Security for everyone - Reviewing Avast Premier
The world of free computer security is dominated by only a few companies, one of them being the very popular Avast. They develop and distribute one of the best free antivirus applications you can find, but that’s not the only security product they have in their portfolio. The most “complete” security solution they sell is called Avast Premier , and it offers users an antivirus engine, a firewall module and all sorts of other security modules destined to protect you and your Windows devices. We’ve tested it for a week and, after seeing all its pros and cons, we are now ready to share our findings with you:
The download and installation experience
In order to be able to install Avast Premier on your Windows computer, you must first download it from its official website, which you can find here. From there, you will get a small executable file named avast_premier_antivirus_setup_online.exe , with a size of 6.01MB. Noteworthy, Avast doesn’t ask for any personal information from you in order to let you download and install a trial version of Avast Premier. We like that!
Where To Buy
Running the installer will download an approximately 228 MB of files. However, the exact size of the download will differ according to the protection modules you will choose to install. Because yes, this is one of the few left security products that lets you choose what you want to install and what not.
What’s strange about Avast Premier is that it will try to bundle Google Chrome alongside its protection modules. And bundling additional software is something you’d expect from a free product, but not from a paid one. If you don’t want to use Google Chrome as your web browser, pay attention while installing Avast Premier and disable this option.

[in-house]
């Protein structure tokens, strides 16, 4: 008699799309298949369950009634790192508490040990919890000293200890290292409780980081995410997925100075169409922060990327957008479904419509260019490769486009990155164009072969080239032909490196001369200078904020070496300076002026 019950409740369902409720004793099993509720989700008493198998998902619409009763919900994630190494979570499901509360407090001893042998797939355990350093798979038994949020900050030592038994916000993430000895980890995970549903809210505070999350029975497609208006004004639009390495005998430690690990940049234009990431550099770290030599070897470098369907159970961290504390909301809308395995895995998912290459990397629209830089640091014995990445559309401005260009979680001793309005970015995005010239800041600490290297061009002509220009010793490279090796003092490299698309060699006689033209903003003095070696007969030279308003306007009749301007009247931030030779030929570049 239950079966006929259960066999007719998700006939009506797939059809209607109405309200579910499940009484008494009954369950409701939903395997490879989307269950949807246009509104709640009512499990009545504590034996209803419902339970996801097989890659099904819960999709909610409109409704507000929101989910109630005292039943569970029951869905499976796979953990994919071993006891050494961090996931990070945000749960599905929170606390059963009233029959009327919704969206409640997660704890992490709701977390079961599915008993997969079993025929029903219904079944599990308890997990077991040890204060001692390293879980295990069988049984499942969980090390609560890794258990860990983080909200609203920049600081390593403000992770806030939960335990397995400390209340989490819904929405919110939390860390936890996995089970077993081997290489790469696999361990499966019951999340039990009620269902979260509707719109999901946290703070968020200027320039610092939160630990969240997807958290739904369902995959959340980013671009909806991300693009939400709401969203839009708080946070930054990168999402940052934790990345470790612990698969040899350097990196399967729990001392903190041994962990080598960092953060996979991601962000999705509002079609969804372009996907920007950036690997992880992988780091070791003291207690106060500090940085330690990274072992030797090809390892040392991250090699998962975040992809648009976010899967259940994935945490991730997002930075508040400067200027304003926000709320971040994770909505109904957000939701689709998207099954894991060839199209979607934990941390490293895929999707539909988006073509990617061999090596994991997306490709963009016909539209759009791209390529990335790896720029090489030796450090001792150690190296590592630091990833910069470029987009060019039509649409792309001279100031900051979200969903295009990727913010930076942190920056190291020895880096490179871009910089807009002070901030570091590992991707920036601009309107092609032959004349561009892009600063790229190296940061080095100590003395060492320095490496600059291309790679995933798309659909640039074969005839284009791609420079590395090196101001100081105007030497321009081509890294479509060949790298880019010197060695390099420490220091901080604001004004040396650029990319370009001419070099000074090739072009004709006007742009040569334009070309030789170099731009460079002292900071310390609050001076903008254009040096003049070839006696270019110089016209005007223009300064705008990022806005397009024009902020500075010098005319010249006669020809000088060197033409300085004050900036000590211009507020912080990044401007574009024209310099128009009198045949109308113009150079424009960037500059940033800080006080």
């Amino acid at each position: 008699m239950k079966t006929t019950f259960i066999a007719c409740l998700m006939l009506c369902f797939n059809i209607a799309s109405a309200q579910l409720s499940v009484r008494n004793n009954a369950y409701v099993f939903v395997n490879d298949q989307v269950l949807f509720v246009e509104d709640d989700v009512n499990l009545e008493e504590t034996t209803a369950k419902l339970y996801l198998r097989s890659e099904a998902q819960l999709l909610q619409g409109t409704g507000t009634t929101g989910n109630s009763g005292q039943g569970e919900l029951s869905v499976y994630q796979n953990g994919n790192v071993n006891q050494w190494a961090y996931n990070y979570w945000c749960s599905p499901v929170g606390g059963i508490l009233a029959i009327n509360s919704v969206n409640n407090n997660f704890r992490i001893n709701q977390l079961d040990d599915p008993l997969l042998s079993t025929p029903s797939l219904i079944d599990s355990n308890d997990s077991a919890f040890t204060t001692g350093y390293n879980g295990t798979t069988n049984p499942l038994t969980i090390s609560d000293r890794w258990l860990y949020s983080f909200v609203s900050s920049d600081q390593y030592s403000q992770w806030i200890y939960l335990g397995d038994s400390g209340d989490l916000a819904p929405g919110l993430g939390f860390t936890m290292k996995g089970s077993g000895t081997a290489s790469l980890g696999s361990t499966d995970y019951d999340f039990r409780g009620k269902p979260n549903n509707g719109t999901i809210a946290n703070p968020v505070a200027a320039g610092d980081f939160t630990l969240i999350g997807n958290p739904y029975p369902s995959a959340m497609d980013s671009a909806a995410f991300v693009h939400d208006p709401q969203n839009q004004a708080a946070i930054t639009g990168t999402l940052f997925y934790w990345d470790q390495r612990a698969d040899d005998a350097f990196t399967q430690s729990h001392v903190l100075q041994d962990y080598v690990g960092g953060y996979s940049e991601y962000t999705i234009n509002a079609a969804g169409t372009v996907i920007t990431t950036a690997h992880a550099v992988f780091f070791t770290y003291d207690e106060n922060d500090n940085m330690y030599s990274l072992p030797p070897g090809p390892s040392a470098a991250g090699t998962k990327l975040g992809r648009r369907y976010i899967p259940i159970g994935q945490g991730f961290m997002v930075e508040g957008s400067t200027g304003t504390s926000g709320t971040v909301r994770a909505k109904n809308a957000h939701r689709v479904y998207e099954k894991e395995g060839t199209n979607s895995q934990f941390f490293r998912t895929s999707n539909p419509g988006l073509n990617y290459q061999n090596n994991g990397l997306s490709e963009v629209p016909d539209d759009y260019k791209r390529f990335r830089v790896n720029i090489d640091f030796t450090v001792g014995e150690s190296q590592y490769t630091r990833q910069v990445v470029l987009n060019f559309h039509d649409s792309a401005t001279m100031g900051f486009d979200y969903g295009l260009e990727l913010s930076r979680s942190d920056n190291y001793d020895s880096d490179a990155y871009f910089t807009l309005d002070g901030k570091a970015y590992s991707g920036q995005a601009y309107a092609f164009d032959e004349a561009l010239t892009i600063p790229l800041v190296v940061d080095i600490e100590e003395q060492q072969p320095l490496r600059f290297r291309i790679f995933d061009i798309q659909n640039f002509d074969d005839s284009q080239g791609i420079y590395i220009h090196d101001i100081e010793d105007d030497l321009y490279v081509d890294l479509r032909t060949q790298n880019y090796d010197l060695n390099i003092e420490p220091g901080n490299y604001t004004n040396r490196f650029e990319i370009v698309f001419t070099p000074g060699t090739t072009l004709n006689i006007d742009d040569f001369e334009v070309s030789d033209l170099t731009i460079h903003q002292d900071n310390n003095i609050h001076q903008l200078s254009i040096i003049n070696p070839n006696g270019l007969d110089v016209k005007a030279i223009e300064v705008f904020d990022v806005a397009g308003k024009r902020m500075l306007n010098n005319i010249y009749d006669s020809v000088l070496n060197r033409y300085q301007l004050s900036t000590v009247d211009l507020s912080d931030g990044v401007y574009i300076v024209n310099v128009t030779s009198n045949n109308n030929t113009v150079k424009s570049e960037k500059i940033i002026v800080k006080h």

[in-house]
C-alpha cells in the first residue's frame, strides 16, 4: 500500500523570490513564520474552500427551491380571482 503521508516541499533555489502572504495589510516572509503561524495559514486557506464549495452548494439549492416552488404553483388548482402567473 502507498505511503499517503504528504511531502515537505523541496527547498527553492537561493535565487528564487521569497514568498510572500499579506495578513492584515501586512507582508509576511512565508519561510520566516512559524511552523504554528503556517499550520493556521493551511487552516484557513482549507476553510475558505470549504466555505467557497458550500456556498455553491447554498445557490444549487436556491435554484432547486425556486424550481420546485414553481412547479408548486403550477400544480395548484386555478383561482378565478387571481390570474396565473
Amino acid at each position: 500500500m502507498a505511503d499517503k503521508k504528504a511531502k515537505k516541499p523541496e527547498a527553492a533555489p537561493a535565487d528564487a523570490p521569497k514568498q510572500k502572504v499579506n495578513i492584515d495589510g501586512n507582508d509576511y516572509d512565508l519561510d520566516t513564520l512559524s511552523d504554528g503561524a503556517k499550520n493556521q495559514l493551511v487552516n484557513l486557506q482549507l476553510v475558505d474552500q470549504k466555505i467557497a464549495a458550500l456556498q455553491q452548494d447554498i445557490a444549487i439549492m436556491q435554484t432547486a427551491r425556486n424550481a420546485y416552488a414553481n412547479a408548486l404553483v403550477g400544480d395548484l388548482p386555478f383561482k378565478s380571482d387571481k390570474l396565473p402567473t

On our test computer, the download and installation processes took place without any interruptions or problems. After all was done, the security suite loaded its user interface and asked us about the networks to which our test laptop was connected. When the firewall detects a new network, it will always ask you whether it’s a private or a public one. Depending on your answer, the firewall adjusts its protection level automatically.
Taking a first look at the user interface, we also noticed that Avast Premier was already using the latest virus definitions available on the company’s servers, so that’s a good thing.
The download and installation experience we had for Avast Premier was a good one. We appreciated the fact that you don’t have to provide any personal information in order to test the security suite, and that you can actually choose what protection modules you want to install and use on your computer. That’s not something you see much these days.
Integration with Windows, web browsers and universal Windows platform apps
When we installed it on our test computer, we noticed that Avast Premier automatically disabled both Windows Defender and Windows Firewall. That’s a good thing because it will help avoid unwanted performance issues and possible conflicts. Avast Premier is also very well integrated with Windows’ networking features - we had no problems when creating or joining a homegroup, when sharing files and folders over the local network, or when using universal Windows platform apps.